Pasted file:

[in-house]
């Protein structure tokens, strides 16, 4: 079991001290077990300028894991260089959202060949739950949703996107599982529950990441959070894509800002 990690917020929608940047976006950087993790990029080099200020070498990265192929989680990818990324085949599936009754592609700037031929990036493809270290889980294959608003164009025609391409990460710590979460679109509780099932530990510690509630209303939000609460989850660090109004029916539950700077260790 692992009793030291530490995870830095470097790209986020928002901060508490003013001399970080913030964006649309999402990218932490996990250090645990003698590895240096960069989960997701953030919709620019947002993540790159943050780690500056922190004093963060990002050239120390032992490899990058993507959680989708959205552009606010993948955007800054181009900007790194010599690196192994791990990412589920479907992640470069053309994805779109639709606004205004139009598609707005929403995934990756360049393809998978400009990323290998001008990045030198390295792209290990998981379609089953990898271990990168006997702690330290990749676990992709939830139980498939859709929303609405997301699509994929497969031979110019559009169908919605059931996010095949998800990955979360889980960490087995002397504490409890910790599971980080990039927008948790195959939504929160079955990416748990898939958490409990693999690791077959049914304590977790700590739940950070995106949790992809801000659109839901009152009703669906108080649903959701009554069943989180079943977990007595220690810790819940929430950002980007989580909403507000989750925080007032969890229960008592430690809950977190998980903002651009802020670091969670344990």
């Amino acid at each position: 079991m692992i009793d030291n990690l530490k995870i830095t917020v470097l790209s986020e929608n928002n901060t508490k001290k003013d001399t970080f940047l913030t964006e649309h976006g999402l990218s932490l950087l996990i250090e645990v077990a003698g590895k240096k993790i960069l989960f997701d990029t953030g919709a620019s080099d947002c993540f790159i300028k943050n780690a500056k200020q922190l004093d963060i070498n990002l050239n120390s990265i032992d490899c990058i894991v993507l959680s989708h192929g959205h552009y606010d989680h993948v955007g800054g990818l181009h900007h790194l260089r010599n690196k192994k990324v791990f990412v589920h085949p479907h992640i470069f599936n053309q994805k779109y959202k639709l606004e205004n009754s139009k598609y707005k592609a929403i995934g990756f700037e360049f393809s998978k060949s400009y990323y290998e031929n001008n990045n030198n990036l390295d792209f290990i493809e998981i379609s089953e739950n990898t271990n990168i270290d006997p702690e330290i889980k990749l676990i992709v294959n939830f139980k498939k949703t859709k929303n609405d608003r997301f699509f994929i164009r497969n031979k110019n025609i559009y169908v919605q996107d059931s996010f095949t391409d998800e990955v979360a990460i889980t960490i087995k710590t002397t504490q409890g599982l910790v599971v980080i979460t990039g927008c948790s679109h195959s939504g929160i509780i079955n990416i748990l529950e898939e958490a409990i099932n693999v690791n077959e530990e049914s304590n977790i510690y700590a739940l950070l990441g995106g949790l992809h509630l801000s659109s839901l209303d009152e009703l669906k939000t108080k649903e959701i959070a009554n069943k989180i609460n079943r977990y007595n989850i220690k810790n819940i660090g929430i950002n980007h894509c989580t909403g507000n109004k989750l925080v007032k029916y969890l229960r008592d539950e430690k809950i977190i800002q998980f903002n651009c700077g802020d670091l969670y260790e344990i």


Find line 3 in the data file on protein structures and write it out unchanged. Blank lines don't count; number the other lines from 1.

């Amino acid at each position: 079991m692992i009793d030291n990690l530490k995870i830095t917020v470097l790209s986020e929608n928002n901060t508490k001290k003013d001399t970080f940047l913030t964006e649309h976006g999402l990218s932490l950087l996990i250090e645990v077990a003698g590895k240096k993790i960069l989960f997701d990029t953030g919709a620019s080099d947002c993540f790159i300028k943050n780690a500056k200020q922190l004093d963060i070498n990002l050239n120390s990265i032992d490899c990058i894991v993507l959680s989708h192929g959205h552009y606010d989680h993948v955007g800054g990818l181009h900007h790194l260089r010599n690196k192994k990324v791990f990412v589920h085949p479907h992640i470069f599936n053309q994805k779109y959202k639709l606004e205004n009754s139009k598609y707005k592609a929403i995934g990756f700037e360049f393809s998978k060949s400009y990323y290998e031929n001008n990045n030198n990036l390295d792209f290990i493809e998981i379609s089953e739950n990898t271990n990168i270290d006997p702690e330290i889980k990749l676990i992709v294959n939830f139980k498939k949703t859709k929303n609405d608003r997301f699509f994929i164009r497969n031979k110019n025609i559009y169908v919605q996107d059931s996010f095949t391409d998800e990955v979360a990460i889980t960490i087995k710590t002397t504490q409890g599982l910790v599971v980080i979460t990039g927008c948790s679109h195959s939504g929160i509780i079955n990416i748990l529950e898939e958490a409990i099932n693999v690791n077959e530990e049914s304590n977790i510690y700590a739940l950070l990441g995106g949790l992809h509630l801000s659109s839901l209303d009152e009703l669906k939000t108080k649903e959701i959070a009554n069943k989180i609460n079943r977990y007595n989850i220690k810790n819940i660090g929430i950002n980007h894509c989580t909403g507000n109004k989750l925080v007032k029916y969890l229960r008592d539950e430690k809950i977190i800002q998980f903002n651009c700077g802020d670091l969670y260790e344990i």